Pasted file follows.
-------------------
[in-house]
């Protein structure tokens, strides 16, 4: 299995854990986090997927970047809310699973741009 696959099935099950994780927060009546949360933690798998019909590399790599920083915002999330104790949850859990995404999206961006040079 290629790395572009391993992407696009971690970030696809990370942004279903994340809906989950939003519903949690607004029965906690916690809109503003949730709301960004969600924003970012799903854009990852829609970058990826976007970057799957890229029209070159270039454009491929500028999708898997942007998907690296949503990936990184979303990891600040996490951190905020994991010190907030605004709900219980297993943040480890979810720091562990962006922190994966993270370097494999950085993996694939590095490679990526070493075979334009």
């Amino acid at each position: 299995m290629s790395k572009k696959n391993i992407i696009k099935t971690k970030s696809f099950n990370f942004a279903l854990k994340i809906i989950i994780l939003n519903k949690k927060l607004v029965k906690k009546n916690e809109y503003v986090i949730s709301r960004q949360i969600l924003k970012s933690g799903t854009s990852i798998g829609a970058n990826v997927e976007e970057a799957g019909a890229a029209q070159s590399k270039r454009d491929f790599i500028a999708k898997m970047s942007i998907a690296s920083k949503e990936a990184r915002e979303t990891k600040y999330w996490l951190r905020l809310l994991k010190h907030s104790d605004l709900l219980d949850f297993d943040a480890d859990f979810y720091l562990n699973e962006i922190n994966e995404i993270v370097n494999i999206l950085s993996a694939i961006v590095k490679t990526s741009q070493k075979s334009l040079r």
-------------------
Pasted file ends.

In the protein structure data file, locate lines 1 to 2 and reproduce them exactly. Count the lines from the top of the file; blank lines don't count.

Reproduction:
[in-house]
């Protein structure tokens, strides 16, 4: 299995854990986090997927970047809310699973741009 696959099935099950994780927060009546949360933690798998019909590399790599920083915002999330104790949850859990995404999206961006040079 290629790395572009391993992407696009971690970030696809990370942004279903994340809906989950939003519903949690607004029965906690916690809109503003949730709301960004969600924003970012799903854009990852829609970058990826976007970057799957890229029209070159270039454009491929500028999708898997942007998907690296949503990936990184979303990891600040996490951190905020994991010190907030605004709900219980297993943040480890979810720091562990962006922190994966993270370097494999950085993996694939590095490679990526070493075979334009």